Returning back to FIG. 3, if the mobile device's IMSI number is not on the EV-DO AUL, access point 202 b concludes that the mobile device is not authorized to use the access point for EV-DO service. In this case, access point 202 b adds (303) an entry for the IMSI number and ESN to a failed list for the access point. As noted, the failed list includes devices that are not authorized to use access point 202 b for EV-DO service.

As part of the process of adding entry of the IMSI number and ESN to the failed list, access point 202 b determines (304) if the IMSI number is already in the failed list. If the IMSI number is already in the failed list, access point 202 b determines (305) if a corresponding ESN in the failed list matches the ESN received from the mobile device. If the ESN already in the failed list is not the same as the ESN received from the mobile device, this is a possible indication that the user has changed mobile devices. Accordingly, the failed list is updated to reflect the user's new ESN for the new mobile device. Specifically, access point 202 b substitutes (306) the ESN received from the mobile device for the ESN already in the failed list.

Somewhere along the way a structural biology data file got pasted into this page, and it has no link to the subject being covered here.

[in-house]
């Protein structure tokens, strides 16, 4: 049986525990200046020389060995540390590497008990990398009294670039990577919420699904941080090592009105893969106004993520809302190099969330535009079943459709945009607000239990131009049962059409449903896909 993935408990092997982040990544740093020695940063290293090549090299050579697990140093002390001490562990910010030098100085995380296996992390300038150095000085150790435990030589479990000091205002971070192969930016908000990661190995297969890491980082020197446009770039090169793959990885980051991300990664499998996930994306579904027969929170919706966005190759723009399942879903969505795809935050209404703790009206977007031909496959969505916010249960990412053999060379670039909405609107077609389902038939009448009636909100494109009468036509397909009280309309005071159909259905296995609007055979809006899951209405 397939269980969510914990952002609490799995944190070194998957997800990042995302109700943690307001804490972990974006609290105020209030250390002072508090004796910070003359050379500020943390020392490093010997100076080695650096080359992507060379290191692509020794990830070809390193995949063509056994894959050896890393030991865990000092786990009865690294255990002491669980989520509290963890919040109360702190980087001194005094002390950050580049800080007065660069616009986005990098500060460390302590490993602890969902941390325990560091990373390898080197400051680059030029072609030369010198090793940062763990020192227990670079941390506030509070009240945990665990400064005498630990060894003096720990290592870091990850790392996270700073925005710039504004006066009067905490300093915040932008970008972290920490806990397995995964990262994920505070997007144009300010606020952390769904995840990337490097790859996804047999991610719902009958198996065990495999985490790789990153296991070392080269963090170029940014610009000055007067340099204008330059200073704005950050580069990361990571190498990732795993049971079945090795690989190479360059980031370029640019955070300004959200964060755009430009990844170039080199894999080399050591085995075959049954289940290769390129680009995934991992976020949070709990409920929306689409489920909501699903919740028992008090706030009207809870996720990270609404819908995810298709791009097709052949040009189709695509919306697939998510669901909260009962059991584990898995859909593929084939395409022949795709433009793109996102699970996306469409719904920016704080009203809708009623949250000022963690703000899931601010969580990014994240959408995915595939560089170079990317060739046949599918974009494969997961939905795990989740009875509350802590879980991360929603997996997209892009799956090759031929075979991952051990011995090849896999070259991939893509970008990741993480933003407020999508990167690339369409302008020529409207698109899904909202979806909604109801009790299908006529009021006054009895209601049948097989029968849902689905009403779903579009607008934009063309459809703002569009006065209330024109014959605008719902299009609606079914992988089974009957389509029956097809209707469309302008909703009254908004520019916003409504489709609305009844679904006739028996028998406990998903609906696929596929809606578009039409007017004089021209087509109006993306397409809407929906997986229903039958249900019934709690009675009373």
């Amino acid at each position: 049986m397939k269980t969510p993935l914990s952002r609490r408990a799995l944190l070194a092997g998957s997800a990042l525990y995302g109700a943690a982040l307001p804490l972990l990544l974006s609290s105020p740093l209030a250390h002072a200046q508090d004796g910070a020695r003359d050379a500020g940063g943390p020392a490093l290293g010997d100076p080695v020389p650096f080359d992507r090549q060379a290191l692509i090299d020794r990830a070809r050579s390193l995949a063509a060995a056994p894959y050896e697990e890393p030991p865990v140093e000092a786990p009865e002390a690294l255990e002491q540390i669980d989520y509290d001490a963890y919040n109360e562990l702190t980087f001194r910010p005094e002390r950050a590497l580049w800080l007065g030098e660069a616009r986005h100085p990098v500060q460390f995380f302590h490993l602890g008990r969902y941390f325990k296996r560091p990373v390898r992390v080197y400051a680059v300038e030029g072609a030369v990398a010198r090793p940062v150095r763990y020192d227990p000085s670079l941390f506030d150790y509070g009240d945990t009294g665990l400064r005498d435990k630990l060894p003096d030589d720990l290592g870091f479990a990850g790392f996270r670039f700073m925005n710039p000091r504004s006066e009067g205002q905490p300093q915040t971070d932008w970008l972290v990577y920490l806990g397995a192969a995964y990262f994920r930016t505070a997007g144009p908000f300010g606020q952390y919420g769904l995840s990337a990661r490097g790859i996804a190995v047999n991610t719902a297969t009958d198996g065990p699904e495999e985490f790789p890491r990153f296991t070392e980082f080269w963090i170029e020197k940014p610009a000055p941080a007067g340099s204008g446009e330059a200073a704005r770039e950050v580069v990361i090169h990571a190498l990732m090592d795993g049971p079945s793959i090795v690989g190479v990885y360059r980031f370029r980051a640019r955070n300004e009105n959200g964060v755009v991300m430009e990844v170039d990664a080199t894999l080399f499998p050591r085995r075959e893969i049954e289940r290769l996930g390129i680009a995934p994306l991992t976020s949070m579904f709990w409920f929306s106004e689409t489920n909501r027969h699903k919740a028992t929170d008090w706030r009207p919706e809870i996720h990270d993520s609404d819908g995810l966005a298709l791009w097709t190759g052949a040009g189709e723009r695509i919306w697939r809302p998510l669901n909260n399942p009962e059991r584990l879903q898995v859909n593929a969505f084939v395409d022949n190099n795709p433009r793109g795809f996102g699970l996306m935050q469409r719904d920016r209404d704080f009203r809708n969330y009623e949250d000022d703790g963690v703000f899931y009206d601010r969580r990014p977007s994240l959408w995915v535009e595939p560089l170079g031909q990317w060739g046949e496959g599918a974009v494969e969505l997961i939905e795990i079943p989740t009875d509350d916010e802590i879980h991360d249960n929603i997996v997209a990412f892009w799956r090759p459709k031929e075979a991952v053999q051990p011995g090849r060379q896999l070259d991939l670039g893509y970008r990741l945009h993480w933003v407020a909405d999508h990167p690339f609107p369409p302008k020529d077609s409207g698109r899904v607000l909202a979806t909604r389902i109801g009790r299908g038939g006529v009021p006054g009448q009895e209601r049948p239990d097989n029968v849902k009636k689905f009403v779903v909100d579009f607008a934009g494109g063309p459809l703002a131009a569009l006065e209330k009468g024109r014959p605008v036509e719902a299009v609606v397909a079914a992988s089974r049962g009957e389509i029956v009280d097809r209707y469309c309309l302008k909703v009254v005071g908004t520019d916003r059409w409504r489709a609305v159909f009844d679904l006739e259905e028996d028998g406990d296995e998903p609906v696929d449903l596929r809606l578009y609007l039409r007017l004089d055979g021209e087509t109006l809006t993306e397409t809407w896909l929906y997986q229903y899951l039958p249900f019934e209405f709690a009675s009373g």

On the other hand, if the corresponding ESN already in the failed list matches the ESN received from the mobile device, this indicates that the user has not changed mobile devices. In this case, no action may be required. However, access point 202 b may set (307) (e.g., reset, restart or otherwise change) a timer associated with the received IMSI/ESN entry in the failed list. In this regard, the failed list may include timers (e.g., small computer programs) that keep track of how long an entry has been on the failed list. Those timers may be set, e.g., by the owner of the access point or by the operator, to expire after a period of time, such as 30 minutes, an hour, a day, a week, etc. As a timer expires the associated entry is removed from the failed list. A reason for such timers is to prevent a particular user (IMSI/ENS combination) from using, or repeating attempts to use, an access point for a period of time. Using these timers may limit the size of the failed list and prevent of mobile devices from being on the failed list indefinitely. The timers are programmable, and can be reset by the access point, as in this example. The access point may, or may not, be configured to reset the timers based on a variety of factors.